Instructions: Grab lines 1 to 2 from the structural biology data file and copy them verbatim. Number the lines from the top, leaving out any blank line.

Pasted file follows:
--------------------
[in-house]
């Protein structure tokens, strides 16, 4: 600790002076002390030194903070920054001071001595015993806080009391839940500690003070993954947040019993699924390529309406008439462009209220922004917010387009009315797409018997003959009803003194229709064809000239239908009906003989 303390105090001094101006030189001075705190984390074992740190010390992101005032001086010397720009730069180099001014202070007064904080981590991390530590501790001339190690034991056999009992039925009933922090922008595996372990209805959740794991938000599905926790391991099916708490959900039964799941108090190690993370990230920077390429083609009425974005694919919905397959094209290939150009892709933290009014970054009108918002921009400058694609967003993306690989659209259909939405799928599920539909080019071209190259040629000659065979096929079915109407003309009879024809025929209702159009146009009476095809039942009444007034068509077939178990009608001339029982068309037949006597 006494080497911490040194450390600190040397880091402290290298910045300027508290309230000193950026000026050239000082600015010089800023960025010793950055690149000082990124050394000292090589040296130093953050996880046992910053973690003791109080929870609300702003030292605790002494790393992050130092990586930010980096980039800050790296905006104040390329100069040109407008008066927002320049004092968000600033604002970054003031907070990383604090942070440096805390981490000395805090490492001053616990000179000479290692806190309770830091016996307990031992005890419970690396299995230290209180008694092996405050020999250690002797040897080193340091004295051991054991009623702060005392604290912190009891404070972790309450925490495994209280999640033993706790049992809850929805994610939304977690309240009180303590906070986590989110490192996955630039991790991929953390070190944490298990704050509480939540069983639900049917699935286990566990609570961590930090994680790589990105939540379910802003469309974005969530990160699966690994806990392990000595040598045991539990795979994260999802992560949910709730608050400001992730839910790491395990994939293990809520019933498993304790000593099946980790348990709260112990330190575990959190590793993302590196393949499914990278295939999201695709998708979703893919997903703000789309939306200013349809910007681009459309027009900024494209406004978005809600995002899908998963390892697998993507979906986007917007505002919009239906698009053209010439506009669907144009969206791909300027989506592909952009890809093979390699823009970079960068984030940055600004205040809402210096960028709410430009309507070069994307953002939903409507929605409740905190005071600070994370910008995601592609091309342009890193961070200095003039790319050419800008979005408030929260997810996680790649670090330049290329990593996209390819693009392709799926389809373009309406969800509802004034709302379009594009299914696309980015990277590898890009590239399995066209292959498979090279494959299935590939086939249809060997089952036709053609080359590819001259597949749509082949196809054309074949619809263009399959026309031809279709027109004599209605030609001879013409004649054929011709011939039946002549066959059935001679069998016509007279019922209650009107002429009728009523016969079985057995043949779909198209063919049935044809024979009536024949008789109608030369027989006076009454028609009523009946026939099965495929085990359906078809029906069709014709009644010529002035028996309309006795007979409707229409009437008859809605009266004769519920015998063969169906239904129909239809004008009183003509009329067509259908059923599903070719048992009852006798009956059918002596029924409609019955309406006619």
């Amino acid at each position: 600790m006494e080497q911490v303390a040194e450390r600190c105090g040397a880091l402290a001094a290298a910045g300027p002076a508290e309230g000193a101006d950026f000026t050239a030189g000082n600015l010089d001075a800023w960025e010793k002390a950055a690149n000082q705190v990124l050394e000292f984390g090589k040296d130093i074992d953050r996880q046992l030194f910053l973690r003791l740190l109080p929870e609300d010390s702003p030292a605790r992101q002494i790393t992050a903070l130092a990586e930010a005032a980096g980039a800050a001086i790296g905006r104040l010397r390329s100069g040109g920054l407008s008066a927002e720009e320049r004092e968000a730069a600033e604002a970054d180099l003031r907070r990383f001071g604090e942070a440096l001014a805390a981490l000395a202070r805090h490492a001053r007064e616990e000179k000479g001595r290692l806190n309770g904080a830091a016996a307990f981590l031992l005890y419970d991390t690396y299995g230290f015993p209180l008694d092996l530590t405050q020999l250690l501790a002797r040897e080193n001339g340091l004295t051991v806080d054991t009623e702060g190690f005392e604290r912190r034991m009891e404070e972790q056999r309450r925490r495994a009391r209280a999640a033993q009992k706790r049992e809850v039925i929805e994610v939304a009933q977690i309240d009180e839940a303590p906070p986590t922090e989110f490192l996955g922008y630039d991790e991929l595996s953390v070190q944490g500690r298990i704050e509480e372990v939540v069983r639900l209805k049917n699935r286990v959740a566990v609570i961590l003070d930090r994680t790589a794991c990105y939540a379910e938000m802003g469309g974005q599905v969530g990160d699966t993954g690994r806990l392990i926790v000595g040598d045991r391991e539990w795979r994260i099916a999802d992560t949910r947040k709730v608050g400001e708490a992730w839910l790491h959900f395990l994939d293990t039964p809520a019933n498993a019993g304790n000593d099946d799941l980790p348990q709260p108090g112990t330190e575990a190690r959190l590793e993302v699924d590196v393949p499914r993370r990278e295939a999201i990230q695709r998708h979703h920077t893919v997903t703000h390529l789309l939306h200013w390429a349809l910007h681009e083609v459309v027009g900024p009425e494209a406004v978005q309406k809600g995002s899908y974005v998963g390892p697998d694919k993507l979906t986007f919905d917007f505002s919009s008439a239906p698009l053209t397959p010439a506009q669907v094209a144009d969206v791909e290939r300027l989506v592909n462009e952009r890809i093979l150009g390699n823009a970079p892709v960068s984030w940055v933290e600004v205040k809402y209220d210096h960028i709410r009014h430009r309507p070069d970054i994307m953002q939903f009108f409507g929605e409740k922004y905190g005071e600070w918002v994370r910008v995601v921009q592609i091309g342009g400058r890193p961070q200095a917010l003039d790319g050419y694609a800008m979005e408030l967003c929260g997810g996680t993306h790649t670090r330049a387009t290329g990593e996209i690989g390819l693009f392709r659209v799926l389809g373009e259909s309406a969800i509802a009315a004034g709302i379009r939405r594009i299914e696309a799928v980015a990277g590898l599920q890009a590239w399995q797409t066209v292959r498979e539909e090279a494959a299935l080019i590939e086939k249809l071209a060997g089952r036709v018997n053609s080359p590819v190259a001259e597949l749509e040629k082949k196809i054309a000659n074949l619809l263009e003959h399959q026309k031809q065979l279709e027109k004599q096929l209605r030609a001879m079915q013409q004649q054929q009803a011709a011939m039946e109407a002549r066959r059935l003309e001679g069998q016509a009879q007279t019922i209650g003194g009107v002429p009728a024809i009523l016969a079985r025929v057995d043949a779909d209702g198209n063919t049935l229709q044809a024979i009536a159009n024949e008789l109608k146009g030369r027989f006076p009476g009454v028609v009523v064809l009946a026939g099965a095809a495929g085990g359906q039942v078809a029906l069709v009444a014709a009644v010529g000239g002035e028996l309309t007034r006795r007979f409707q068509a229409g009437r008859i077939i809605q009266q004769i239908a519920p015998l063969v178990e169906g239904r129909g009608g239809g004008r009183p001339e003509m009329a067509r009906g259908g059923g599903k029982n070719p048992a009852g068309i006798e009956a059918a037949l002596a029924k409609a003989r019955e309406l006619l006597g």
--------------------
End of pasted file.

[in-house]
């Protein structure tokens, strides 16, 4: 600790002076002390030194903070920054001071001595015993806080009391839940500690003070993954947040019993699924390529309406008439462009209220922004917010387009009315797409018997003959009803003194229709064809000239239908009906003989 303390105090001094101006030189001075705190984390074992740190010390992101005032001086010397720009730069180099001014202070007064904080981590991390530590501790001339190690034991056999009992039925009933922090922008595996372990209805959740794991938000599905926790391991099916708490959900039964799941108090190690993370990230920077390429083609009425974005694919919905397959094209290939150009892709933290009014970054009108918002921009400058694609967003993306690989659209259909939405799928599920539909080019071209190259040629000659065979096929079915109407003309009879024809025929209702159009146009009476095809039942009444007034068509077939178990009608001339029982068309037949006597 006494080497911490040194450390600190040397880091402290290298910045300027508290309230000193950026000026050239000082600015010089800023960025010793950055690149000082990124050394000292090589040296130093953050996880046992910053973690003791109080929870609300702003030292605790002494790393992050130092990586930010980096980039800050790296905006104040390329100069040109407008008066927002320049004092968000600033604002970054003031907070990383604090942070440096805390981490000395805090490492001053616990000179000479290692806190309770830091016996307990031992005890419970690396299995230290209180008694092996405050020999250690002797040897080193340091004295051991054991009623702060005392604290912190009891404070972790309450925490495994209280999640033993706790049992809850929805994610939304977690309240009180303590906070986590989110490192996955630039991790991929953390070190944490298990704050509480939540069983639900049917699935286990566990609570961590930090994680790589990105939540379910802003469309974005969530990160699966690994806990392990000595040598045991539990795979994260999802992560949910709730608050400001992730839910790491395990994939293990809520019933498993304790000593099946980790348990709260112990330190575990959190590793993302590196393949499914990278295939999201695709998708979703893919997903703000789309939306200013349809910007681009459309027009900024494209406004978005809600995002899908998963390892697998993507979906986007917007505002919009239906698009053209010439506009669907144009969206791909300027989506592909952009890809093979390699823009970079960068984030940055600004205040809402210096960028709410430009309507070069994307953002939903409507929605409740905190005071600070994370910008995601592609091309342009890193961070200095003039790319050419800008979005408030929260997810996680790649670090330049290329990593996209390819693009392709799926389809373009309406969800509802004034709302379009594009299914696309980015990277590898890009590239399995066209292959498979090279494959299935590939086939249809060997089952036709053609080359590819001259597949749509082949196809054309074949619809263009399959026309031809279709027109004599209605030609001879013409004649054929011709011939039946002549066959059935001679069998016509007279019922209650009107002429009728009523016969079985057995043949779909198209063919049935044809024979009536024949008789109608030369027989006076009454028609009523009946026939099965495929085990359906078809029906069709014709009644010529002035028996309309006795007979409707229409009437008859809605009266004769519920015998063969169906239904129909239809004008009183003509009329067509259908059923599903070719048992009852006798009956059918002596029924409609019955309406006619």